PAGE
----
Rojo (Wenn alle schweigen ist keiner unschuldig)

1975, a small province in Argentina. A house. Someone is leaving through the front door with a bag, going to work perhaps? Then someone else – maybe going to school? Then, wait a minute. That’s 2 people carrying a television set. And what’s that guy doing with a wheelbarrow? This sweet, suburban house may just be being looted.

Cut to: a restaurant. A man with a large moustache is sitting on his own. Someone else shambles up, asking if he’s ordered yet. No, he’s waiting for his wife. There’s a big to do about whether he should give up his table for someone who’s actually going to order something. Eventually he does, but not before he gives the other bloke a verbal dressing down.

Cut to: moustache man, who we’ve identified as Claudio, a lawyer, on his way home with his wife. He sees the bloke from the restaurant again. They have another altercation. The other bloke draws a gun and aims it at Claudio. Then he changes his mind and shoots himself. Instead of contacting the police, Claudio takes the body into the desert.

Roll opening credits

There follows a quite complicated and opaque plot which includes Claudio facilitating a dodgy property deal, an exchange of gifts with US American cowboys, the abduction of a young man, a magician’s assistant who does not reappear at the correct moment, and a tv detective who styles himself on Columbo and is looking for a missing man called “El Hippie”.

Now I’ve done my background reading so I can tell you that this is all an allegory. 1975 was in the brief period of Argentinian history between the army dictatorship which ended in 1973 and the 1976 coup. And with the renewed rise of far right populism in Latin America, the film is warning the middle classes against the complacency that they showed in the 1970s which paved the way for fascism.

Let’s just leave aside my objection that what really paved the way for fascism was the destruction of working class organisation and consequent lack of solidarity. I have 2 big aesthetic problems here. The first is that I’m not a great fan of too much allegory and symbolism in film. A little can help generalise feature from a particular event, but too much ends up turning film going into a game of I Spy.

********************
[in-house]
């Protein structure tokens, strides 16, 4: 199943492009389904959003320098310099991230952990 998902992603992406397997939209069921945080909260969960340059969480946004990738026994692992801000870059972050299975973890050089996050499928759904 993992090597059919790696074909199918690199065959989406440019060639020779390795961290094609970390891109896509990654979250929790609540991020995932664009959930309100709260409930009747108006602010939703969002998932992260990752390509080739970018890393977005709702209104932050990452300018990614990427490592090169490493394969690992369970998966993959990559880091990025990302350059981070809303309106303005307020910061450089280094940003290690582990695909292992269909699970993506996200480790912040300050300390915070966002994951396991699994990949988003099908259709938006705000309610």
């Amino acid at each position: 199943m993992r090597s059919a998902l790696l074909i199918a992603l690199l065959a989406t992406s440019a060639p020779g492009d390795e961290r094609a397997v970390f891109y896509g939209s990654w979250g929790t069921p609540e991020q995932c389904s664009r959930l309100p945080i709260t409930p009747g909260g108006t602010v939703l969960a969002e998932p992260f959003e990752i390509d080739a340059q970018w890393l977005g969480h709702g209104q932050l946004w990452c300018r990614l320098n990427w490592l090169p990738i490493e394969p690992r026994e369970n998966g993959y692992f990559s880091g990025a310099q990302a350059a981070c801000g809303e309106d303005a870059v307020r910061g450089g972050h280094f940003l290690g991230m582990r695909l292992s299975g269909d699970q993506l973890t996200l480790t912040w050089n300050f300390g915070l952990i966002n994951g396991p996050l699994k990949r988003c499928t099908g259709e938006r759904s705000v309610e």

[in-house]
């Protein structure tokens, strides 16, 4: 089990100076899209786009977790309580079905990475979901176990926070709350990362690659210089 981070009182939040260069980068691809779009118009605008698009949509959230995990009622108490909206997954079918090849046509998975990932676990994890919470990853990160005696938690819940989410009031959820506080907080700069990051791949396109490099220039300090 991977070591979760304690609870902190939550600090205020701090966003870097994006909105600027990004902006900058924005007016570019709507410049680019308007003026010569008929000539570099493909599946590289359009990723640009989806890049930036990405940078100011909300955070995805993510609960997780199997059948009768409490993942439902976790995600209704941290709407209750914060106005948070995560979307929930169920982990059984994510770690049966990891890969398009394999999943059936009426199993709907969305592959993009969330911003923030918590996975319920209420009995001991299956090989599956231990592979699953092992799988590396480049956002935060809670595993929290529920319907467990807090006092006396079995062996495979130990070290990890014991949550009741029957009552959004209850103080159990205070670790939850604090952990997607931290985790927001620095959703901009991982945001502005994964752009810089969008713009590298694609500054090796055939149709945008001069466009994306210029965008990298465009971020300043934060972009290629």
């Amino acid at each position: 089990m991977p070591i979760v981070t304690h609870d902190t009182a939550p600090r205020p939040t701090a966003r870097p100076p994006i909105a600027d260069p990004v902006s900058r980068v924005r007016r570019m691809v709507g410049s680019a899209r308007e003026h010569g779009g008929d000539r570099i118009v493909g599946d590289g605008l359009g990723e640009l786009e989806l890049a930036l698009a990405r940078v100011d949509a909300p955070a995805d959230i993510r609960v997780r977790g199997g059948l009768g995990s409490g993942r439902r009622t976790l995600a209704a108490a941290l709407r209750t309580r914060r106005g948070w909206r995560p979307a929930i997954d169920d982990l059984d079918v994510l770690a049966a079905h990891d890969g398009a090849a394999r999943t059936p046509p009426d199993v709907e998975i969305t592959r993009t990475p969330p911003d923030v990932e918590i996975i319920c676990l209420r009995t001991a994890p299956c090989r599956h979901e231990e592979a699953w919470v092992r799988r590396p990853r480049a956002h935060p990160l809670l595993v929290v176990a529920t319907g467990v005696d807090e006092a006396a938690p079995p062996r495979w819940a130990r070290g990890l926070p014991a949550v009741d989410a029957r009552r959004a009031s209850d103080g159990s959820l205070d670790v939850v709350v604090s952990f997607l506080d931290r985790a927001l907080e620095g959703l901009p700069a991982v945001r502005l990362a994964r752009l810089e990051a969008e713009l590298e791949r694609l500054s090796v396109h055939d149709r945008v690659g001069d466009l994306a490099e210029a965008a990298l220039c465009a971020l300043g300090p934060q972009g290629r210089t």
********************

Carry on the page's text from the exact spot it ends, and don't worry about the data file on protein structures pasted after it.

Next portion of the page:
For what it’s worth, this is also why I never took greatly to the art of Joseph Beuys. Watching it, you spend so much time working out what is supposed to mean what that film watching ends up being a competition with extra points being added to the people who did their homework. Now when I was at school, homework was seen as a chore, and not as an enjoyable social activity. I don’t really care that the use of red in the scenery is meant to symbolise the perceived threat of Communism.

My second problem is that the allegory gets mediated through so many different historical periods that any comparisons made are inevitably imprecise. Let’s just say that if I were a middle class Latin American watching what is effectively a Western set in Argentina 45 years ago, my first reaction would not be to worry about my complacency in the face of rising populism.

Now sure I am over-exaggerating to make a cheap point, and of course no film has to “mean” anything. But if you’re not convinced by the effectiveness of the political comment, you’re left with the plot and characterisation, and to be honest, I didn’t feel that any of the characters were really interesting. The plot went on without me really caring.

I do realise that I’m in a minority in this, at the very least in the self-selecting and highly unrepresentative group of “people who write about this sort of film”. When Rojo played in the Berlinale, it was to great critical acclaim, and the reviews were almost universally favourable. So, maybe there’s all sorts of stuff in there that I missed or am too dumb to understand. Which is kind of my point.

Now I’m as worried as anyone about the stupidity of many modern films (though am REALLY looking forward to the new Bill and Ted). I just feel sometimes that there’s some sort of film maker-director complicity which means that self-important but boring films will continue to be made and win awards, even if no-one else really likes them. Or maybe I just had a bad day. That’s equally possible.

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